At some point, humankind will look back and figure out what to make of our heavy usage of psychedelics at music festivals. Despite the fact that mega-events provide what probably constitutes the worst atmosphere for astral introspection, many people’s first mushroom or acid trips still happen at mobbed festivals — or maybe the hardest trip they’ll ever trip will take place at one. Hello, 21-year-old me at Reggae on the River. (I am not ashamed.)
The ritual of ingestion is often articulated in traditional cultures by a shaman — or a guide well-read in the ways of certain substances. But in contrast with ayahuasca ceremonies, at Coachella or Burning Man psychedelic use is presided over by musicians on a stage set thousands of people away — or by a friend who is just as dehydrated and medicated as you are — or no one, when a overpowering wave of crowd splinters a crew.
Lacking a safe container to trip in, psychedelic complications are bound to happen in the haphazard setting of festival madness. Psychedelic users who become violent or otherwise unresponsive to official suggestion via a difficult trip can wind up at the hospital or worse, jail. Neither place is likely to alleviate the paranoia or fear they’re experiencing.
Drug research and education organization MAPS (Multidisciplinary Association For Psychedelic Studies) stepped into this disconnect when it raised the first incarnation of its Zendo Project at Burning Man in 2012. The on-site counseling program complimented MAPS’ larger mission to advocate for the therapeutic uses of psychedelics. The group’s work often focuses on the way that drugs can be used to open up healing emotional pathways, such as a 2016 study that looked at the effects of MDMA on people suffering from PTSD.
“The term psychedelic means ‘mind manifesting,’ which means that our conscious mind becomes aware of subconscious things,” says Sara Gael, MAPS’ director of harm reduction and Zendo Project organizer who has been involved since the year the program came to life and is a firm believer in the benefits associated with responsible usage of the drugs. “That’s what therapy is about, exploring the subconscious and the aspects of self that society has taught us to repress.”
In the uncertainty of festival chaos, worries about personal sanity or safety can complicate a psychedelic trip, rendering it all but impossible to stay open to the painful realizations that psychedelics can trigger. The Zendo’s infrastructure responds to this construct; volunteers erect a tent where triggered festival attendees can rehydrate, lie down, and/or snack, in addition to connecting with trained souls ready to sit with them through any threatening visions or panic-inducing paranoias.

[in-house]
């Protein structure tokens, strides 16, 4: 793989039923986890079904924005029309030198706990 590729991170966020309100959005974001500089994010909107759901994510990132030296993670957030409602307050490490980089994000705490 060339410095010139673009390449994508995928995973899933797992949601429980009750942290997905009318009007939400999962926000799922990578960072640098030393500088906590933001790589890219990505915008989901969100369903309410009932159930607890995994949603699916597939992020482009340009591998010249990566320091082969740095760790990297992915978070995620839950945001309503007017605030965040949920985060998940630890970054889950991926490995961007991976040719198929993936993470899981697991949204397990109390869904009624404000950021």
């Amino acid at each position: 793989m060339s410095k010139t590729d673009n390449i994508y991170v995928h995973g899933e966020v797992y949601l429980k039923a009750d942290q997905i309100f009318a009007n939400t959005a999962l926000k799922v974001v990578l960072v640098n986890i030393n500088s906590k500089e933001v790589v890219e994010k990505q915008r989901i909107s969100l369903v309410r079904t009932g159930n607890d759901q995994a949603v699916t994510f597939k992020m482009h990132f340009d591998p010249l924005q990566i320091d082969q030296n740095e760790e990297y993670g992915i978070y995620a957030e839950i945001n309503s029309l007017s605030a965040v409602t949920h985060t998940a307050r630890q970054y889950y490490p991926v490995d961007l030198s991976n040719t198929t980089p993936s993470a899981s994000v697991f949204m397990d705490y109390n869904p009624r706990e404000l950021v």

“Some of the more challenging cases we experience are people who are really frightened, who might then become aggressive, or try to run away, or feel really lost or paranoid,” says Gael. “Those are some of the more difficult situations to work with because we’re trying to keep that person physically safe. That’s why we work in collaboration with medical and security.”
Today, the Zendo Project has helped 2,900 people at large events, teaming up with security and medical festival staff so that attendees receive the best treatment for their particular situation. Given the project’s success, it is pleasant to imagine a larger diversity of gatherings in which Zendo-like harm reduction efforts were present. Currently, the program is limited to Burning Man and its regional events from South Africa to San Diego, in addition to the other “transformational” endeavors (Lightning in a Bottle, Costa Rican yoga and spirituality fest Envision.)
The manual outlines the logistics behind setting up a Zendo Project-like space, not to mention the inclusion of a fascinating history of harm reduction in modern Western festival culture (the original Woodstock festival’s Hog Farmers, founded by Wavy Gravy, are considered pioneers in the area) and the Zendo Project’s guiding principles for interactions with those on tough trips: “creating a safe space, sitting not guiding, talking through and not down, and difficult is not the same as bad,” in Gael’s summarization.
Gael is quick to note that the core principles can even be self-applied, if you can remember them should you enter into a difficult trip yourself. When asked for a couple quick pointers for those finding themselves on shaky psychedelic ground, she ventured: “What is coming up, try to turn into it rather than away from it, because what we resist, persists. Try to find a safe space away from noise with people that you trust. Find someone who is able to sit with you even if they’re not formally trained, who is not freaking out. Trying to connect with your breath and body, connecting with nature can be really helpful, finding a tree.”
She adds that if you’re still feeling shaken up even after you’ve become sober, MAPS has published a list of therapists who are educated in psychedelic integration, or the practice of connecting the dots between psychedelia’s half-processed self realizations.
It is clear that modern day Western society takes psychedelics under much different circumstances than the cultures that previously utilized the substances. The ritual of loading one’s car up with friends and alcohol en route to Electric Daisy Carnival has little in common with the temazcals and sacrament of a Navajo peyote ceremony.
MAPS makes it clear that as part of a harm reduction strategy, the Zendo Project “simply responds to the reality that this is the current situation, says Gael. “And that despite policy, [psychedelic usage] is going to continue.” After nearly 50 years of practice, however, new forms of psychedelic guidance in certain modern day sites of cultural ritual are being developed — a nascent safety net for the psychedelic voyagers of today.